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AU observers say Nigeria's election generally peaceful

Early results were expected to trickle in on Monday, but it was unclear when a winner would be declared.

Electoral commission officers and voters discuss while votes are counted at Shagari Primary School polling station in Yola, Adamawa State on 23 February 2019 after the polls were closed during the day of the General elections. Picture: AFP

ABUJA - Nigeria’s election took place in a generally peaceful environment, the head of the African Union (AU) observer mission said on Monday, in his first public comments about the delayed presidential poll on Saturday.

Analysts say the presidential election pitting President Muhammadu Buhari against businessman and former vice president Atiku Abubakar will be Nigeria’s tightest since the end of military rule in 1999.

At stake is the leadership of Africa’s top oil producer, a country with the continent’s biggest economy whose decade-long battle with Islamist militants concentrated in the northeast makes it central to regional stability.

Early results were expected to trickle in on Monday, but it was unclear when a winner would be declared.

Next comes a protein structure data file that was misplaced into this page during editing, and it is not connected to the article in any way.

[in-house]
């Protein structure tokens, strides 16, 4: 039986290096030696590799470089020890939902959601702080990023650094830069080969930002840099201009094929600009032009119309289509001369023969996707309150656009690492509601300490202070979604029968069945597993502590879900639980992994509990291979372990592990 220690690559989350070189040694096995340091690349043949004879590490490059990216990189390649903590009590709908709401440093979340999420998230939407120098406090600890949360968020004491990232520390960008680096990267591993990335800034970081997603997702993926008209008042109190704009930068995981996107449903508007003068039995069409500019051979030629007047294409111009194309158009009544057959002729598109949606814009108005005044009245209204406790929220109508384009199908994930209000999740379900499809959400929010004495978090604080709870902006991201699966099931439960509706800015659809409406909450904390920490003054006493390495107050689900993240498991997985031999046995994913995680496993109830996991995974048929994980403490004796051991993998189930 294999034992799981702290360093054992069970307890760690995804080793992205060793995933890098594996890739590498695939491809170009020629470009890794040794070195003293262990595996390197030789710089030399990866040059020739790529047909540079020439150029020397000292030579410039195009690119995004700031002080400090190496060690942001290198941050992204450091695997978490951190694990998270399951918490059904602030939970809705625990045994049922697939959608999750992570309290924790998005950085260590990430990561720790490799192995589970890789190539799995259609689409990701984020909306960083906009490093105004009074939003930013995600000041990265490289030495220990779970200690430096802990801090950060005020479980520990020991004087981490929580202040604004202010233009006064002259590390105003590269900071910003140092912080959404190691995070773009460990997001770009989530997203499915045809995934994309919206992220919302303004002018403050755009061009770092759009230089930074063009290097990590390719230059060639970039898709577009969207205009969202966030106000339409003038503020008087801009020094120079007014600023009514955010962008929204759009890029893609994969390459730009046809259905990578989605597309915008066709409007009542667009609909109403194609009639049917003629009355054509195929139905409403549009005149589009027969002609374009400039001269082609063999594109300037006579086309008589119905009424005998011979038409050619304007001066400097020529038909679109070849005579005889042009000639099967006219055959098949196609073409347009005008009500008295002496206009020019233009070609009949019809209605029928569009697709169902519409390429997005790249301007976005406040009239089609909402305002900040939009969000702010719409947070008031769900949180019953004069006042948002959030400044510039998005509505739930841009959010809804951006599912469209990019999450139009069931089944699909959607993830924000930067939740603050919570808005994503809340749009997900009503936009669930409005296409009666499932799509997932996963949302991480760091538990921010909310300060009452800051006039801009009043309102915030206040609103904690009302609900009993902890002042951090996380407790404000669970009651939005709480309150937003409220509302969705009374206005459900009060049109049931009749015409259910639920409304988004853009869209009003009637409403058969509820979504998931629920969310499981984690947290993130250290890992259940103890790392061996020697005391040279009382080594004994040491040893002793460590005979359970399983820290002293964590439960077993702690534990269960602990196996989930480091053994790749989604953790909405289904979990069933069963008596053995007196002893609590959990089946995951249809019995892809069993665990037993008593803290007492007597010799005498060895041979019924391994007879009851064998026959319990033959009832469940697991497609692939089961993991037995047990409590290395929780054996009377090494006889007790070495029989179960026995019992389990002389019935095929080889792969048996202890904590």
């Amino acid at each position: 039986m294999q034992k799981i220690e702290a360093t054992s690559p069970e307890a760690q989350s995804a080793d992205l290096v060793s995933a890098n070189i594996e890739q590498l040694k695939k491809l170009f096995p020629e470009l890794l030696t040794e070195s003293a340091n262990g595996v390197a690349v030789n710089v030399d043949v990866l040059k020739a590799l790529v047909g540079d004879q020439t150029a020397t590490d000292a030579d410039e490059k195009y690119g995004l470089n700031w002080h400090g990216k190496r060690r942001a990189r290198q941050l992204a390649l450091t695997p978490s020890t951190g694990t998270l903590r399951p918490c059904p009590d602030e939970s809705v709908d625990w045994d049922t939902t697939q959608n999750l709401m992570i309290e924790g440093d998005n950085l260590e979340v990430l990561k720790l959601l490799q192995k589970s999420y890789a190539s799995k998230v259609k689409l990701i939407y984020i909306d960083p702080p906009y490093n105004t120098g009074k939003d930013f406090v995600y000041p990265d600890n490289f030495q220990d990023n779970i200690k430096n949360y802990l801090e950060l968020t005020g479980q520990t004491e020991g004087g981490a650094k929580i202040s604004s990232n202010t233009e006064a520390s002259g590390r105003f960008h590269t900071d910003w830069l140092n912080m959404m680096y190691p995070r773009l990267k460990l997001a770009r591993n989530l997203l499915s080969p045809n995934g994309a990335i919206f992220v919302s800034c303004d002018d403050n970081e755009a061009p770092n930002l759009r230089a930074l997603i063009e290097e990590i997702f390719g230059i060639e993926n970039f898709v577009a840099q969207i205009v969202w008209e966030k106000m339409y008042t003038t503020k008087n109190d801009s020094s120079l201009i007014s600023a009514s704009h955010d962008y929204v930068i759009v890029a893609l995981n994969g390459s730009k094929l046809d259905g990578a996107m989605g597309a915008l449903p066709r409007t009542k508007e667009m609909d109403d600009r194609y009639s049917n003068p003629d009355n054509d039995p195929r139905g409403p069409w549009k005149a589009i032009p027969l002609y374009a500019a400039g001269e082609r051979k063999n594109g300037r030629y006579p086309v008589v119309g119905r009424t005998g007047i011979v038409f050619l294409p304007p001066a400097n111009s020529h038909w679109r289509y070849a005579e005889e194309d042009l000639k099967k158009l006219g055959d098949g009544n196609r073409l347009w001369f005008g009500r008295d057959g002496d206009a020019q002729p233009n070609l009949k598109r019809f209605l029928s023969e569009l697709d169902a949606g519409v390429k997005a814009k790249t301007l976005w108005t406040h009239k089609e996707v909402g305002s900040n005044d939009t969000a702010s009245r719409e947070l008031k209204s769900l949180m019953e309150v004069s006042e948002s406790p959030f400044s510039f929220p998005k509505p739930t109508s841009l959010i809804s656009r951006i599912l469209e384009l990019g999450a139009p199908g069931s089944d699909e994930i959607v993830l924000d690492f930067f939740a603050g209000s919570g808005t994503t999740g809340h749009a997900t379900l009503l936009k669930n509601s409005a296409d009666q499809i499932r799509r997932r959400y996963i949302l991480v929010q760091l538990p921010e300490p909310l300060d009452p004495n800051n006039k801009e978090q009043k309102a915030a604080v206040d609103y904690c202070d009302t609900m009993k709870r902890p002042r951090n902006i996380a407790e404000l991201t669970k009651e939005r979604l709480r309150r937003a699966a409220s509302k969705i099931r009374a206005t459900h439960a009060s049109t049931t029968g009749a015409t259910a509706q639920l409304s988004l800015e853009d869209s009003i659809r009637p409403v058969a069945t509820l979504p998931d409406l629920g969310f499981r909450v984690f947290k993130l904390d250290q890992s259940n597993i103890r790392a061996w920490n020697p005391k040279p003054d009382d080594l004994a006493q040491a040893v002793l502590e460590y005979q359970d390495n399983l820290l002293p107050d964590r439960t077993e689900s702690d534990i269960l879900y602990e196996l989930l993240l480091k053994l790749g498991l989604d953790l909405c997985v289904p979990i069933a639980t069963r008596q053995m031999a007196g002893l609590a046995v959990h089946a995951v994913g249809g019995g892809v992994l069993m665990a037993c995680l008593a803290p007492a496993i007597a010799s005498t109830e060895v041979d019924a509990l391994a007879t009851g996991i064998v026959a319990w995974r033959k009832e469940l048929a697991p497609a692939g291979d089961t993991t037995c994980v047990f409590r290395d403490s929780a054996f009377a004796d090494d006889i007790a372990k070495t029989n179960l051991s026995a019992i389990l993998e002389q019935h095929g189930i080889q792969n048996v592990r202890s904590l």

A credible and relatively calm poll would open a new chapter in the chequered political history of Nigeria, where nearly six decades of independence have been tarnished by military coups, endemic corruption and secessionist movements.

“The 2019 elections took place in a generally peaceful environment,” said AU observer mission head Hailemariam Desalegn, the former prime minister of Ethiopia.

As many as 39 people have been killed in election violence, civil society groups said on Sunday.

The Situation Room - which represents more than 70 civil society groups - reported 39 deaths after Saturday’s vote.

In previous elections, the death toll has been higher, but most unrest typically occurs after results are announced.

“Since beginning of campaigns in October 2018, more than 260 politically motivated deaths,” Clement Nwankwo, convener of the Situation Room, which had 9,000 observers, told reporters.

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